And for a while, with support from all sides of politics, it looked like it might.
But everybody knows what happened next. Everybody knows that the former Prime Minister Mr Abbott ambushed the supporters of equality in his own party and stacked the party room meeting to make sure that there would be no free vote and no marriage equality.
Instead he proposed a national plebiscite—expensive, divisive and meaningless, but a way of delaying equality for a little bit longer.
Members of his own party spoke publically against this 'captain's call', including the member for Wentworth.
So when the member for Wentworth became the Leader of the Liberal Party and the Prime Minister, it seemed that the moment had come when things might have changed, that we might be able to get this done, once and for all, that we might be able to finally leave behind discrimination against people because of who they love.
But this Prime Minister has been an enormous disappointment.
He sold out LGBTI Australians—traded away their right to equality—to become Prime Minister. He signed on to the plebiscite-delaying tactic to secure the support of the Liberal Party's right wing.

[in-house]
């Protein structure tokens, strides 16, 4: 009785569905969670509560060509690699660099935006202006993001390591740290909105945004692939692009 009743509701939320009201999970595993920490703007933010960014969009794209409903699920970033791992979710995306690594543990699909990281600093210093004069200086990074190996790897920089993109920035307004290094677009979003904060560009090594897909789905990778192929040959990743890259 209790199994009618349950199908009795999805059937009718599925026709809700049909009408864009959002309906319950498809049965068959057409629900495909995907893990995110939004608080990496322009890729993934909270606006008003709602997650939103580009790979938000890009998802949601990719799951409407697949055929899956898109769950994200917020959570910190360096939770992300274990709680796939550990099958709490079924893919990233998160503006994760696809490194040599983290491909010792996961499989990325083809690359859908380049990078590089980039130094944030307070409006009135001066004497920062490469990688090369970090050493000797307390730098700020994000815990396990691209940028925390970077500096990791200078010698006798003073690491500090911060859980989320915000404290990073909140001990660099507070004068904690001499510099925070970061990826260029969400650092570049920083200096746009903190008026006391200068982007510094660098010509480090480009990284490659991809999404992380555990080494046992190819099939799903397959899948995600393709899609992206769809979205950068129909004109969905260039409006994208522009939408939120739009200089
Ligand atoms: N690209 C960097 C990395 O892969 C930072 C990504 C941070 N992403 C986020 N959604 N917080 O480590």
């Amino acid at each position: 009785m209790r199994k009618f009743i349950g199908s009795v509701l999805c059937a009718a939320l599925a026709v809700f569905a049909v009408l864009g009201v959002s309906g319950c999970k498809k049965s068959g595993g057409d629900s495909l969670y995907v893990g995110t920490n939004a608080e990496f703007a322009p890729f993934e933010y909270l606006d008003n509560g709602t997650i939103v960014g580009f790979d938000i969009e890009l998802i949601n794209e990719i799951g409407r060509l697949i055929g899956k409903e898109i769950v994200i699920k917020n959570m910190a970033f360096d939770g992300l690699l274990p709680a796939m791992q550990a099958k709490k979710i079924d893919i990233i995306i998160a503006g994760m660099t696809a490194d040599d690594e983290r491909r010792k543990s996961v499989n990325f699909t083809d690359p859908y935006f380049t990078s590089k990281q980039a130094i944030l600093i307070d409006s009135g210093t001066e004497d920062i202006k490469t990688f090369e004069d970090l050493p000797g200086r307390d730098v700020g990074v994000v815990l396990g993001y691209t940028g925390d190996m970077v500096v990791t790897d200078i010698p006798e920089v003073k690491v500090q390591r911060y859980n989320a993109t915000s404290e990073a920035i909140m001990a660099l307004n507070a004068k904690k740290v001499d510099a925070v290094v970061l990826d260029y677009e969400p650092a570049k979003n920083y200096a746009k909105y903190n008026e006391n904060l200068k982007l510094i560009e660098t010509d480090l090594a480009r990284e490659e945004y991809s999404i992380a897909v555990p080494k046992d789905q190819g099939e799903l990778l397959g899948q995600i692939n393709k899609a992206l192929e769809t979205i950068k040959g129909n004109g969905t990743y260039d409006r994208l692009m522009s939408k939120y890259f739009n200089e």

We know it is nothing but a delaying tactic because there is no sign of movement from this government.
In fact the Attorney-General was told to shelve work on the enabling legislation in March this year.
Because of the Prime Minister's tricky move to get a double dissolution election that saw the whole parliament recalled for just two days at a cost of more than a million dollars, the cross-party bill has lapsed.
That is why, today, we will try to put right some of that by reintroducing a bill for marriage equality.
Australians who have waited for decades to marry their lifelong partners and who fear they may not live to see marriage equality a reality have waited too long.
Young people who want their grandparents to be able to come to their wedding have waited for too long.
Australians of all ages who have been told that their love is not equal, that their family is not real, that their relationship is bad for their children or somehow bad for society have waited for too long.
The Prime Minister says he supports marriage equality. And we know that he supports a free vote, not a plebiscite, because he said so. It is time he did the right thing.
This week, of course, is budget week.
Quite rightly, our focus will be on the economy—on jobs, on health, on education and on the environment.
And, as we all know, it is almost certain that by the end of the week the Prime Minister will be going to the Governor-General and asking him to dissolve this parliament and to call an election.
So, sadly, it is unlikely this bill will pass this week. But our push for full equality is not going away.
Think of this bill as a marker.
More than that, think of it as a promise, a promise that Labor will introduce legislation for marriage equality in the first 100 days of a Shorten Labor government.
That is the clear choice: the Liberals' divisive and expensive plebiscite, a delaying tactic designed to stop marriage equality, or a Labor government which will make marriage equality law. Let's get this done. It is time.